“My father used to play with my brother and me in the yard.
Mother would come out and say, ‘You’re tearing up the grass.’
‘We’re not raising grass,’ Dad would reply. ‘We’re raising boys’.”
– Harmon Killebrew
It is that time of year when the Men’s College World Series is on and also that time of year when all of my teams—Maryland, Michigan, Central Michigan, University of Virginia—have been knocked out along with my Division III team, Catholic. So, you listen or watch the contests for the sheer joy of the game of summer. Bountiful and endless.
I am driving outside of Detroit and listening to the Texas-Texas A&M elimination game and though Texas is far behind late and cannot afford to give up any more runs, the Texas catcher—otherwise a tip top player—makes a mental error and tries to throw out an A&M runner stealing second, with a man on third. This is something you Do. Not. Do. The runner stealing second meant nothing. Sure enough, split seconds later, the errant throw is heading toward shallow center field and A&M scores yet another run, sealing Texas’ fate.
As Yogi Berra said, “Baseball is 90 per cent mental. The other half is physical.”
As heartbreaking as this was for Texas, it is also why minor league and college baseball are so enjoyable to watch. A brilliant play followed by a mental error that major leaguers would seldom, if ever, make. You get to watch the molding of perfection, but it still needs time in the kiln.
For me, this was the moment. The trigger that makes you want to pick up your phone and call Dad. “Did you see that? What was he thinking?” Dad is long gone and there is no one on the other end to pick up the phone to complete your sentences and read your mind.
If you, like me, have lived long enough to lose loved ones, you know those moments well. It could be the smell of a favorite dish; a Sinatra tune—“My Way” was a favorite; simply the way the light looks late afternoon; a beloved expression; or a baseball game. And there we are, a moment now pregnant with memory, sandwiched between melancholy and joy. As William Shakespeare wrote five centuries ago about the battle on St. Crispin’s Day, “Old men forget: yet all shall be forgot, But he’ll remember with advantages.” These are, indeed, memories with advantages.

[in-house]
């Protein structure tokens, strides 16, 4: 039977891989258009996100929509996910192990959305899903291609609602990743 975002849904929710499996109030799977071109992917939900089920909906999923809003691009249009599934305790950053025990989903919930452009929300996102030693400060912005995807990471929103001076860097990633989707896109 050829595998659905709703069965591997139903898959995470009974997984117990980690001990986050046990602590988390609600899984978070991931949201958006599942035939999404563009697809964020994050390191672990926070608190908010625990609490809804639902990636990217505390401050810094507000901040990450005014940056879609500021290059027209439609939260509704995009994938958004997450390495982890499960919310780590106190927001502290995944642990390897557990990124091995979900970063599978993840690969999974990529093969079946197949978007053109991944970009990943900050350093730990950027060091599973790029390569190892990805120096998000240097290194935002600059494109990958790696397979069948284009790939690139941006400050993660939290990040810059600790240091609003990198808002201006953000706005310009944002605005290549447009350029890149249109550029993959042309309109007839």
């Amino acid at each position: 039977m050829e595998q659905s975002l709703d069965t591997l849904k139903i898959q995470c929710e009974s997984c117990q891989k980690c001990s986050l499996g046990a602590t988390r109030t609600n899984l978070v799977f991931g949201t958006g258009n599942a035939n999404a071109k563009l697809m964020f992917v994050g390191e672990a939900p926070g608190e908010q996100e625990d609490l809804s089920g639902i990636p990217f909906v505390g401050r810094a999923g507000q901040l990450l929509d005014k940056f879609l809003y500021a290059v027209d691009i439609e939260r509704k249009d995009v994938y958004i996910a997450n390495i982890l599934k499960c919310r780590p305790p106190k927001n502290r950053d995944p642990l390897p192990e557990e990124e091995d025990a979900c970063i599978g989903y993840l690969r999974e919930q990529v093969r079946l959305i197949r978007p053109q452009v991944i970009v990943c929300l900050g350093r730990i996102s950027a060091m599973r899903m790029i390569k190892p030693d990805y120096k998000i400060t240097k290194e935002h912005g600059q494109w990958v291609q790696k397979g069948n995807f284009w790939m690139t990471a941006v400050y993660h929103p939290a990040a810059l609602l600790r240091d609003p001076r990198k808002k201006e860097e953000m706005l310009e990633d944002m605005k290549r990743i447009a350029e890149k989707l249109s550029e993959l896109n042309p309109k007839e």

Who do you call when only the specter is left? Despite the endless cornucopia of phones on earth, we have yet to master telephony to Valhalla.
Virtually all American holidays have devolved into devotionals to the gods of shopping. Heaven help us if Juneteenth is reduced to Memorial and Labor Days, let alone Christmas, when it is the sales we remember, not the meaning.
If you have not already, for this Father’s Day, hug your father if you can and remember him if you cannot. For so many of us now they are a ghost, a memory and a call we can no longer make.
My Old Man
By Steve Goodman
I miss my old man tonight
And I wish he was here with me
With his corny jokes and his cheap cigars
He could look you in the eye and sell you a car
That’s not an easy thing to do
But no one ever knew a more charming creature
On this earth than my old man
He was a pilot in the big war in the U.S. Army Air Corps
In a C-47 with a heavy load
Full of combat cargo for the Burma Road
And after they dropped the bomb
He came home and married mom
And not long after that
He was my old man
And oh the fights we had
When my brother and I got him mad
He’d get all boiled up and he’d start to shout
And I knew what was coming so I tuned him out
And now the old man’s gone, and I’d give all I own
To hear what he said when I wasn’t listening
To my old man
I miss the old man tonight
And I can almost see his face
He was always trying to watch his weight
And his heart only made it to fifty-eight
For the first time since he died
Late last night I cried
I wondered when I was gonna do that
For my old man
This week’s podcasts:
Two lions of the DOJ, now with Morrison Foerster—Brandon Van Grack and Alex Iftimie, discussing cyber security and the rise of ransomware
Brandon is the former Chief of the U.S. Department of Justice’s Foreign Agents Registration Act (FARA) Unit and was a lead prosecutor for Special Counsel Robert S. Mueller III’s investigation of the Russian government’s efforts to interfere in the 2016 presidential election. Alex is the former Counselor to the Attorney General and former Deputy Chief of Staff and Counsel to the Assistant Attorney General for National Security. Both are now co-chairs of Morrison Foerster’s National Security and Global Risk + Crisis Management groups.
Not your parents SEC with Thomas Redburn Jr., Partner and Chair of Lowenstein Sandler’s Securities Litigation Practice
Tom discusses SEC Chair Gary Gensler’s ambitious rulemaking agenda, focusing on two significant proposed changes—insider trading and Special Purpose Acquisition Companies (SPACs). As Tom says, “While Gensler is a believer in the capital markets as a means of capital formation, he is all about protecting investors … love him or hate him, that’s who he is.”
Community and regional bank regulatory matters with Sandy Brown, a Co-Leader of Alston & Bird’s Financial Services & Products Group
Sandy formerly served in the Office of the Comptroller of the Currency in the Reagan Administration and now counsels and represents financial institutions and specialty finance companies. He discusses banking corporate and regulatory matters, particularly for community and regional banks; the increased politicization of public policy issues related to bank supervision; consolidation in the banking industry and its roots and what caused bank M&A activity to slow considerably in 2022, compared to 2021.
Enjoy the shows and Happy Father’s Day.
Listen to Two Lions of the DOJ
Listen to Not Your Parents SEC